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We toss around a lot of fancy words when talking about the future of the game industry. But now one of the biggest publishers around, Electronic Arts, is proving that when it comes to digital, it’s more than just buzz.
SuperData Research predicts that EA, the publisher of franchises like Dead Space and Mass Effect, will earn most of its revenue from digital games by the end of 2013. That means focusing more on streaming and downloadable content. Revenue from physical products has dropped below $500 million.
This trend isn’t just happening with EA. A January report indicated that the overall digital market improved 39 percent from the same time one year prior.
This quarter is the second-to-last period that physical content drives sales for EA, according to the online-games market research firm. A lot of revenue will come in from Battlefield 4, which is expected to release later this year and increase retail sales to an estimated $539 million. Then mobile revenue across consoles, PC, and mobile devices will overtake the physical side by Q3 2013, reaching roughly $2.1 billion.
Companies like EA, Sony, and Valve are now focusing on making digital more accessible through hardware — like with Nvidia’s Project Shield, the PlayStation 4, and Steam’s Big Picture. It’s all about enabling digital content to overtake the traditional console-based environment of the living room by introducing new technology, new platforms, and more ways to play.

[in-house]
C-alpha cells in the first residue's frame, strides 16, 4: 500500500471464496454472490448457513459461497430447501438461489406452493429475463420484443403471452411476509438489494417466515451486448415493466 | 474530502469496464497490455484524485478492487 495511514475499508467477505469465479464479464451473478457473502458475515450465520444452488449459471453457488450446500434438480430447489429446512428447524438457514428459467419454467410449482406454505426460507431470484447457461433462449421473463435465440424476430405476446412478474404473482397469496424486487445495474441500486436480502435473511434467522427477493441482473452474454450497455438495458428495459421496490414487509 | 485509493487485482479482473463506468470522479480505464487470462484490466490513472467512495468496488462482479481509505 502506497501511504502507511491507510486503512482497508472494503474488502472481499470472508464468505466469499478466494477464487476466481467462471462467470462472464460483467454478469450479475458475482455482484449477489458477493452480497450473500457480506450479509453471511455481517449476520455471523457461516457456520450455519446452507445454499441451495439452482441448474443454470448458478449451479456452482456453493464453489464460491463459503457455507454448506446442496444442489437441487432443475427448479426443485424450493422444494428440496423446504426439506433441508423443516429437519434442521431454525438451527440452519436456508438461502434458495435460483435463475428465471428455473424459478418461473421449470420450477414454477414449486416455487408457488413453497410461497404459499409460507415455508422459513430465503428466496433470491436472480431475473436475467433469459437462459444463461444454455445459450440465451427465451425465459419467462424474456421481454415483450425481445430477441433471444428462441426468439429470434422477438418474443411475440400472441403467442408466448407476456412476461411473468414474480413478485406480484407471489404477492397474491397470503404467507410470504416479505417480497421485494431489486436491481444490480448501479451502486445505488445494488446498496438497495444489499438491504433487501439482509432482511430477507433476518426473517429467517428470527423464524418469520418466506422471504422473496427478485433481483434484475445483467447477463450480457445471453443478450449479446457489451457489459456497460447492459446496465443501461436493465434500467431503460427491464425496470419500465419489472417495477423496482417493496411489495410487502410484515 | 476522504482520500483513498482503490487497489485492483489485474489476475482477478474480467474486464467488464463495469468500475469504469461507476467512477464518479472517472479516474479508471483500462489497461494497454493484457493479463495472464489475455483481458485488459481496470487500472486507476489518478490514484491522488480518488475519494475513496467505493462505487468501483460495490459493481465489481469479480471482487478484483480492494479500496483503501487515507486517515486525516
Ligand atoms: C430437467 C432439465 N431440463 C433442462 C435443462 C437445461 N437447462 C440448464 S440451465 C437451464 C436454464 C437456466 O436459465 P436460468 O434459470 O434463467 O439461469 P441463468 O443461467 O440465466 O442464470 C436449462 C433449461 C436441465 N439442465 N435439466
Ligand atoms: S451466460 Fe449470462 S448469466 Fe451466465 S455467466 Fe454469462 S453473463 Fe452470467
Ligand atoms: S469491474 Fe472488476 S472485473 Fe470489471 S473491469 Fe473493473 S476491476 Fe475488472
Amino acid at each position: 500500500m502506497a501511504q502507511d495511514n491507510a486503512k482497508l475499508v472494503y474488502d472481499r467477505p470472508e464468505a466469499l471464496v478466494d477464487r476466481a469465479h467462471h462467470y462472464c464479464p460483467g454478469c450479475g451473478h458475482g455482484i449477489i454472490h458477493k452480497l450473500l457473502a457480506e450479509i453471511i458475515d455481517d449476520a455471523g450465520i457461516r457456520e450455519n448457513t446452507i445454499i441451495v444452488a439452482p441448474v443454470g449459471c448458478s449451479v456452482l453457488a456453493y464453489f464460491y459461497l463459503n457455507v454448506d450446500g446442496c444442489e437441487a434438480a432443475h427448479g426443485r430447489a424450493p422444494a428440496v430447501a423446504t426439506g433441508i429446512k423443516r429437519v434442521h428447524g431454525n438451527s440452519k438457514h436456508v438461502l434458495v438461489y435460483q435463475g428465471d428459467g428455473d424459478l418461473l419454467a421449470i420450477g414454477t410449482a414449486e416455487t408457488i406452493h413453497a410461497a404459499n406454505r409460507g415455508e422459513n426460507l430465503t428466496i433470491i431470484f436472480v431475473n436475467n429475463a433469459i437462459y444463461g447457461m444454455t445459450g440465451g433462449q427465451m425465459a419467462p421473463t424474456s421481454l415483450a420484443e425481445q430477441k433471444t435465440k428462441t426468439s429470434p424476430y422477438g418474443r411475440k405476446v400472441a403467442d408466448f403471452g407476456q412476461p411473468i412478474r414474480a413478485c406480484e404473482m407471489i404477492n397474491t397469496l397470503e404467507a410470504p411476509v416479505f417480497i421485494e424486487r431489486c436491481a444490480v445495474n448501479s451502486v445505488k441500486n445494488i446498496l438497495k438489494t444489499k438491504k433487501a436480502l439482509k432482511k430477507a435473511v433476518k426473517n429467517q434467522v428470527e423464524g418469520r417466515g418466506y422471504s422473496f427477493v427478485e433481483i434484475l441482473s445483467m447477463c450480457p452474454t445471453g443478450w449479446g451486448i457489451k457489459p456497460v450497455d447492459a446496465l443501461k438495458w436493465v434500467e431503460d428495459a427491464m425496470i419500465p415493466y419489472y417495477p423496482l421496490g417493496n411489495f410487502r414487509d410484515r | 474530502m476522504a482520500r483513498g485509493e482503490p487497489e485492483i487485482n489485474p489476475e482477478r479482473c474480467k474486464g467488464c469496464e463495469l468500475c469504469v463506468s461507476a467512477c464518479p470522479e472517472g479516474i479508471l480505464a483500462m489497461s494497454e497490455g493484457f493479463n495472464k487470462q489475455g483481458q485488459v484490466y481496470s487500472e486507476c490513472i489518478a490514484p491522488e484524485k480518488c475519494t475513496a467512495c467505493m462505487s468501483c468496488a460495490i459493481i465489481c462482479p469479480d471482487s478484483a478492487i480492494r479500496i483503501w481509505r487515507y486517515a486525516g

“We do think there’s going to be more digital business and digital download business,” EA’s chief financial officer Blake Jorgensen told SuperData in a financial earnings call last week. “But a lot of it will depend on when we release titles, when Sony and Microsoft choose to release titles. And in no way do we want to see the retail channel disappear. We think that’s an important part of the overall industry, and we want to keep that a vibrant channel for us long term as well.”
It’s about balance, and with more digital business will come a wider availability and ease of digital gameplay components due to better storage capacity, Jorgensen added.
Joost van Dreunen, the chief executive officer of SuperData, told GamesBeat that Electronic Arts is coming into the “digital revolution” well prepared. So what does this mean for gaming?
“I think it’s positive when large incumbents adapt to a new environment,” he said. “Sure, there are critics, but the leaders in the game industry have moved a lot faster to accept new distribution and revenue models than, say, the music or film industry. Perhaps most importantly, this benefits gamers, who now have access to quality games on a platform of their choosing.”
EA hasn’t responded to our request for comment.